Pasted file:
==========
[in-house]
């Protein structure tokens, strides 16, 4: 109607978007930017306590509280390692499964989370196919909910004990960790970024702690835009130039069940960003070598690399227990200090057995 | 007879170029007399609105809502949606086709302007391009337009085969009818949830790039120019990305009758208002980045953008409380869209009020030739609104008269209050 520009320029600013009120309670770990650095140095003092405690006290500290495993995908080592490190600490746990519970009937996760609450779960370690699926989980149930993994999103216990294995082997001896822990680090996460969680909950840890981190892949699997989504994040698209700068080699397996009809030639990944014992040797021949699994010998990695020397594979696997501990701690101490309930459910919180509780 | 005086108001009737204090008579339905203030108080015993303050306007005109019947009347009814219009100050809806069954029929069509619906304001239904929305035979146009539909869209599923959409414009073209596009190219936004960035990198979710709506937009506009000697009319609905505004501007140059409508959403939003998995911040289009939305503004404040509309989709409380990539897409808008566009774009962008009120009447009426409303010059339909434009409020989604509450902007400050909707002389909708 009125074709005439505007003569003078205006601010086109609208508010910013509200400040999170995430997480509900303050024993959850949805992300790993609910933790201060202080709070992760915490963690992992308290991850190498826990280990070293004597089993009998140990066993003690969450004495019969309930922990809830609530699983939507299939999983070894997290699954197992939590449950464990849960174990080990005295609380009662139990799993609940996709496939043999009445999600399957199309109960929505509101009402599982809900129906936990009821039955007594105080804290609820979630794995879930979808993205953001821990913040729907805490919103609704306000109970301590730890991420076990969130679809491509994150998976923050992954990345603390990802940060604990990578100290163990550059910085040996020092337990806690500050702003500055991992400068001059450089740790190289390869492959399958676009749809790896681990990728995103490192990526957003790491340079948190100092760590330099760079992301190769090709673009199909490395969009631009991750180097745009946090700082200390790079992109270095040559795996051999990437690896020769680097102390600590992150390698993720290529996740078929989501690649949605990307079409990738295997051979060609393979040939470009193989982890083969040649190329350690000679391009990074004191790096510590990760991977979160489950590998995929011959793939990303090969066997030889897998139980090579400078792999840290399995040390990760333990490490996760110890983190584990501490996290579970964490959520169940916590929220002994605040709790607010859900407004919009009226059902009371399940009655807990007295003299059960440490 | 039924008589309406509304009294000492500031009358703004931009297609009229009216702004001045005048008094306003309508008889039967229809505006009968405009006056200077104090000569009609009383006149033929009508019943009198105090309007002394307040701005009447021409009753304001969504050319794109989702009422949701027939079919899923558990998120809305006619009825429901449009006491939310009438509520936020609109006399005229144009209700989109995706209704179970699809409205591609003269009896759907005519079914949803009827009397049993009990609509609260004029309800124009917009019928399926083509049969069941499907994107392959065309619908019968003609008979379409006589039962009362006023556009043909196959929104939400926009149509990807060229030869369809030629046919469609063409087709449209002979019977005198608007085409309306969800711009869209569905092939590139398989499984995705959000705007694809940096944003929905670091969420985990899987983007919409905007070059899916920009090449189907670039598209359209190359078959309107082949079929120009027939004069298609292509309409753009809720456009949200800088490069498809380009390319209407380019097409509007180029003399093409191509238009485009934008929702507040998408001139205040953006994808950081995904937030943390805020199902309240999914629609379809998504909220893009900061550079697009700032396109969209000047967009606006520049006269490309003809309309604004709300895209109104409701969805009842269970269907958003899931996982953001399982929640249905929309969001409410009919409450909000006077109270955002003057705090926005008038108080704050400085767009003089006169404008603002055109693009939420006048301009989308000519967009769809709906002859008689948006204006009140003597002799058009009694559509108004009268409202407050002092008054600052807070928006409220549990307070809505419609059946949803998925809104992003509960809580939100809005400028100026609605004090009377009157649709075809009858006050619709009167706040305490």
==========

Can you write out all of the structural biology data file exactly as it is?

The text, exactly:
[in-house]
């Protein structure tokens, strides 16, 4: 109607978007930017306590509280390692499964989370196919909910004990960790970024702690835009130039069940960003070598690399227990200090057995 | 007879170029007399609105809502949606086709302007391009337009085969009818949830790039120019990305009758208002980045953008409380869209009020030739609104008269209050 520009320029600013009120309670770990650095140095003092405690006290500290495993995908080592490190600490746990519970009937996760609450779960370690699926989980149930993994999103216990294995082997001896822990680090996460969680909950840890981190892949699997989504994040698209700068080699397996009809030639990944014992040797021949699994010998990695020397594979696997501990701690101490309930459910919180509780 | 005086108001009737204090008579339905203030108080015993303050306007005109019947009347009814219009100050809806069954029929069509619906304001239904929305035979146009539909869209599923959409414009073209596009190219936004960035990198979710709506937009506009000697009319609905505004501007140059409508959403939003998995911040289009939305503004404040509309989709409380990539897409808008566009774009962008009120009447009426409303010059339909434009409020989604509450902007400050909707002389909708 009125074709005439505007003569003078205006601010086109609208508010910013509200400040999170995430997480509900303050024993959850949805992300790993609910933790201060202080709070992760915490963690992992308290991850190498826990280990070293004597089993009998140990066993003690969450004495019969309930922990809830609530699983939507299939999983070894997290699954197992939590449950464990849960174990080990005295609380009662139990799993609940996709496939043999009445999600399957199309109960929505509101009402599982809900129906936990009821039955007594105080804290609820979630794995879930979808993205953001821990913040729907805490919103609704306000109970301590730890991420076990969130679809491509994150998976923050992954990345603390990802940060604990990578100290163990550059910085040996020092337990806690500050702003500055991992400068001059450089740790190289390869492959399958676009749809790896681990990728995103490192990526957003790491340079948190100092760590330099760079992301190769090709673009199909490395969009631009991750180097745009946090700082200390790079992109270095040559795996051999990437690896020769680097102390600590992150390698993720290529996740078929989501690649949605990307079409990738295997051979060609393979040939470009193989982890083969040649190329350690000679391009990074004191790096510590990760991977979160489950590998995929011959793939990303090969066997030889897998139980090579400078792999840290399995040390990760333990490490996760110890983190584990501490996290579970964490959520169940916590929220002994605040709790607010859900407004919009009226059902009371399940009655807990007295003299059960440490 | 039924008589309406509304009294000492500031009358703004931009297609009229009216702004001045005048008094306003309508008889039967229809505006009968405009006056200077104090000569009609009383006149033929009508019943009198105090309007002394307040701005009447021409009753304001969504050319794109989702009422949701027939079919899923558990998120809305006619009825429901449009006491939310009438509520936020609109006399005229144009209700989109995706209704179970699809409205591609003269009896759907005519079914949803009827009397049993009990609509609260004029309800124009917009019928399926083509049969069941499907994107392959065309619908019968003609008979379409006589039962009362006023556009043909196959929104939400926009149509990807060229030869369809030629046919469609063409087709449209002979019977005198608007085409309306969800711009869209569905092939590139398989499984995705959000705007694809940096944003929905670091969420985990899987983007919409905007070059899916920009090449189907670039598209359209190359078959309107082949079929120009027939004069298609292509309409753009809720456009949200800088490069498809380009390319209407380019097409509007180029003399093409191509238009485009934008929702507040998408001139205040953006994808950081995904937030943390805020199902309240999914629609379809998504909220893009900061550079697009700032396109969209000047967009606006520049006269490309003809309309604004709300895209109104409701969805009842269970269907958003899931996982953001399982929640249905929309969001409410009919409450909000006077109270955002003057705090926005008038108080704050400085767009003089006169404008603002055109693009939420006048301009989308000519967009769809709906002859008689948006204006009140003597002799058009009694559509108004009268409202407050002092008054600052807070928006409220549990307070809505419609059946949803998925809104992003509960809580939100809005400028100026609605004090009377009157649709075809009858006050619709009167706040305490």